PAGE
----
7. It was urged for the respondents that the suit is liable to be dismissed 81 it was not filed within six months from the date of sale as required by S 59 of the Act. I am however afraid that this section cannot be pleaded as a bar to the maintainability of the suit as the language employed in it would clearly show that it is applicable only to case where the suit is instituted by one of the parties to the sale and not when the aggrieved person is a total stranger to the proceedings held under the Act as in this case. The action refers to 'parties' but the plaintiff was certainly not a party to the impugned sale. Further, as it was already seen that the sale is altogether void, the plaintiff can completely ignore it and need not even avoid the sale. So, the suit for declaration in such circumstances would, as rightly held by the Courts below, be governed by Article 120 of the Limitation Act of 1908, by which the suit is governed. I must there fore find that the suit is not barred by limitation.
8. It is true that the undivided share of Sankariah in, the suit property would certainly he liable for the loan contracted by him as the family was joint and not divided at the date on which he created a mortgage in favour of the State for the loan contracted by him; but this by itself does not justify the contention that the sale is in any view not liable to be set aside in so far as it relates to the undivided 1/3rd interest of Sankariah His share of the property; would, no doubt, be liable for the debts contracted by him, but in order to uphold the revenue sale even to the extent of his undivided 1/3rd share. it must be shown that it was held in accordance with the requirement of the Act. But this is admittedly not the case as Sankariah had no notice of the proceedings and also because it is not his undivided share that was attached and brought to sale. The 1st defendant has proceeded in this case on the footing that the property belonged to the plaintiff and not Sankariah, with the result that the latter had no opportunity to put forth his objections, if any, to it. As already stated he had no notice even of the impugned sale. So, it is not possible to disallow the relief claimed by the plaintiff even to the extent of Sankaraiah's undivided share more so because he ceased to have any interest in the property even by the date of the sale on account of the partition evidenced by Ex. B-13. May be that the 1st defendant will be free to initiate proceedings under the Act against Sankariah on the basis of the mortgage executed by him; but the plaintiff's right to ignore the sale already, held and seek an injunction cannot be questioned in the meantime when the procedure prescribed by the Ad was not adopted.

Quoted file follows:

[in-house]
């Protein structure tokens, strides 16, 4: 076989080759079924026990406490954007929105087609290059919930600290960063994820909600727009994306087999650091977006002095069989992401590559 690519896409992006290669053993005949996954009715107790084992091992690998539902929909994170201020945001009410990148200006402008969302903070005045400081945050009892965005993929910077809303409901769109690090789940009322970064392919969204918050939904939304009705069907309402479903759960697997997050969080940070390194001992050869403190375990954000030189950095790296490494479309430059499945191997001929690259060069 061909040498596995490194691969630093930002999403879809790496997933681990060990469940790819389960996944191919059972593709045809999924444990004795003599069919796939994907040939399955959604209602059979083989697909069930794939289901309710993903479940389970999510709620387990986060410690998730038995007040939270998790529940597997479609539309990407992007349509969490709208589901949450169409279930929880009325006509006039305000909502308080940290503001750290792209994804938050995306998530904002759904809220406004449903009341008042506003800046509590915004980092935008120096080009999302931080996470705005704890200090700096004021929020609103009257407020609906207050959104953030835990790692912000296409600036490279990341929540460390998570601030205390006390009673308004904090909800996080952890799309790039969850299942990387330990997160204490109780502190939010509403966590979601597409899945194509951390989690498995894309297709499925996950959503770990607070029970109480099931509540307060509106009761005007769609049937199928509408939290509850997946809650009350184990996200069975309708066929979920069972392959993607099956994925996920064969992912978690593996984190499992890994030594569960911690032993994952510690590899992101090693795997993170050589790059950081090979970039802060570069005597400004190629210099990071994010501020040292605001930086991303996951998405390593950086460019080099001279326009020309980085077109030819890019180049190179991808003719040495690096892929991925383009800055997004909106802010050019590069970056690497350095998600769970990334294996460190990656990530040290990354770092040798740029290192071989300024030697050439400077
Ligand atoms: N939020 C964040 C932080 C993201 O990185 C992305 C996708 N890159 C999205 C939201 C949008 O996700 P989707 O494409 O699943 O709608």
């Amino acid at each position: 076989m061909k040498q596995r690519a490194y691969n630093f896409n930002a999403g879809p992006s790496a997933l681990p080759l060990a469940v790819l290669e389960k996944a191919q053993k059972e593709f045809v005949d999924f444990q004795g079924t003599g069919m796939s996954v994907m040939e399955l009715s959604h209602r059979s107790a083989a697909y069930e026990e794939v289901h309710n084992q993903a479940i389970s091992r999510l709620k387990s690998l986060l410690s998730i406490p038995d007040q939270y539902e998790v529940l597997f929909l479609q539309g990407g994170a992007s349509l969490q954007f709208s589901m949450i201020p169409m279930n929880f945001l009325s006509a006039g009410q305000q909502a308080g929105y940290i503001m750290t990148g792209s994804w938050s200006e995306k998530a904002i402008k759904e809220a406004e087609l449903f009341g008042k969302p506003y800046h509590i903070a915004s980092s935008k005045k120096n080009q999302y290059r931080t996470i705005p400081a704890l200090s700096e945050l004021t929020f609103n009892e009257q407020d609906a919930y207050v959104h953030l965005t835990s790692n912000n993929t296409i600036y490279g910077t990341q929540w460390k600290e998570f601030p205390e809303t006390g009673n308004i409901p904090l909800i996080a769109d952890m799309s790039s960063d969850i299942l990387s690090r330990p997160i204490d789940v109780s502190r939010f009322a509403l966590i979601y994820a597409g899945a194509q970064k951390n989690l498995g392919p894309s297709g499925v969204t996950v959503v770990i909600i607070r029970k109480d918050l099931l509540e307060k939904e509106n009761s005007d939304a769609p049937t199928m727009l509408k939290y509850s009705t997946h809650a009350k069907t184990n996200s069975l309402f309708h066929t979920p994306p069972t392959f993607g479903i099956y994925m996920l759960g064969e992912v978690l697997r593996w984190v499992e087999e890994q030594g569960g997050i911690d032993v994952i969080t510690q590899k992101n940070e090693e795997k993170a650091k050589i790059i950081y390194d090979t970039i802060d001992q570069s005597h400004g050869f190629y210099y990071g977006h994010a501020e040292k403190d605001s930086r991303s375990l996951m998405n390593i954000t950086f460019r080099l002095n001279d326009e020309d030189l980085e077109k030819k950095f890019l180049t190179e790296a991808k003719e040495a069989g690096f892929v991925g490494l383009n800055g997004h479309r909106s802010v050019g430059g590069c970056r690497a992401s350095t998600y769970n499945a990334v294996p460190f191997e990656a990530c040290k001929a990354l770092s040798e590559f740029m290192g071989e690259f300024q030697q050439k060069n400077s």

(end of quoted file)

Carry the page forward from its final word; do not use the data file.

9. In the result, therefore the appeal is allowed and the suit is decreed as prayed for. The parties, pre however, directed to bear their respective costs throughout in the circumstances.
10. Appeal allowed.